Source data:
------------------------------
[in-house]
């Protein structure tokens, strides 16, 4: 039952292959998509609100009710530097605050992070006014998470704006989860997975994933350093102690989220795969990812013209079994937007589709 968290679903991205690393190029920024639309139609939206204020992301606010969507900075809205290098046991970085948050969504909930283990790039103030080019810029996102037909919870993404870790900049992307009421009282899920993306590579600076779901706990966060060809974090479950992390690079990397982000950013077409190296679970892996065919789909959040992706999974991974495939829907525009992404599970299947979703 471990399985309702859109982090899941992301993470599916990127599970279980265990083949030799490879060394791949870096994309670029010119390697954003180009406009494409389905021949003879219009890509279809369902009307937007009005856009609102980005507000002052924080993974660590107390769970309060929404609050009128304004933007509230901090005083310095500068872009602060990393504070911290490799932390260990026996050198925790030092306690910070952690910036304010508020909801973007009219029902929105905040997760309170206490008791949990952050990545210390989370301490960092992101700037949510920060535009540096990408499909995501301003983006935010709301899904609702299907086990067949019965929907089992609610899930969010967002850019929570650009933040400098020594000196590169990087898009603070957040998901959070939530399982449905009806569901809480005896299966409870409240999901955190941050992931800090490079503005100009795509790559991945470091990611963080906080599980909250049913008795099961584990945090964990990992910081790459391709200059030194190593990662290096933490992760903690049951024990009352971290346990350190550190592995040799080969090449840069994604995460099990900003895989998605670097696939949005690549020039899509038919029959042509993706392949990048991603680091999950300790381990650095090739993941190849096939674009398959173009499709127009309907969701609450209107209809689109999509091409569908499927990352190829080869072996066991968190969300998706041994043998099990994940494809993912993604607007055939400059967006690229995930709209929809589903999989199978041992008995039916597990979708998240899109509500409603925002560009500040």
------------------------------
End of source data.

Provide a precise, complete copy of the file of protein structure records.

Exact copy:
[in-house]
């Protein structure tokens, strides 16, 4: 039952292959998509609100009710530097605050992070006014998470704006989860997975994933350093102690989220795969990812013209079994937007589709 968290679903991205690393190029920024639309139609939206204020992301606010969507900075809205290098046991970085948050969504909930283990790039103030080019810029996102037909919870993404870790900049992307009421009282899920993306590579600076779901706990966060060809974090479950992390690079990397982000950013077409190296679970892996065919789909959040992706999974991974495939829907525009992404599970299947979703 471990399985309702859109982090899941992301993470599916990127599970279980265990083949030799490879060394791949870096994309670029010119390697954003180009406009494409389905021949003879219009890509279809369902009307937007009005856009609102980005507000002052924080993974660590107390769970309060929404609050009128304004933007509230901090005083310095500068872009602060990393504070911290490799932390260990026996050198925790030092306690910070952690910036304010508020909801973007009219029902929105905040997760309170206490008791949990952050990545210390989370301490960092992101700037949510920060535009540096990408499909995501301003983006935010709301899904609702299907086990067949019965929907089992609610899930969010967002850019929570650009933040400098020594000196590169990087898009603070957040998901959070939530399982449905009806569901809480005896299966409870409240999901955190941050992931800090490079503005100009795509790559991945470091990611963080906080599980909250049913008795099961584990945090964990990992910081790459391709200059030194190593990662290096933490992760903690049951024990009352971290346990350190550190592995040799080969090449840069994604995460099990900003895989998605670097696939949005690549020039899509038919029959042509993706392949990048991603680091999950300790381990650095090739993941190849096939674009398959173009499709127009309907969701609450209107209809689109999509091409569908499927990352190829080869072996066991968190969300998706041994043998099990994940494809993912993604607007055939400059967006690229995930709209929809589903999989199978041992008995039916597990979708998240899109509500409603925002560009500040």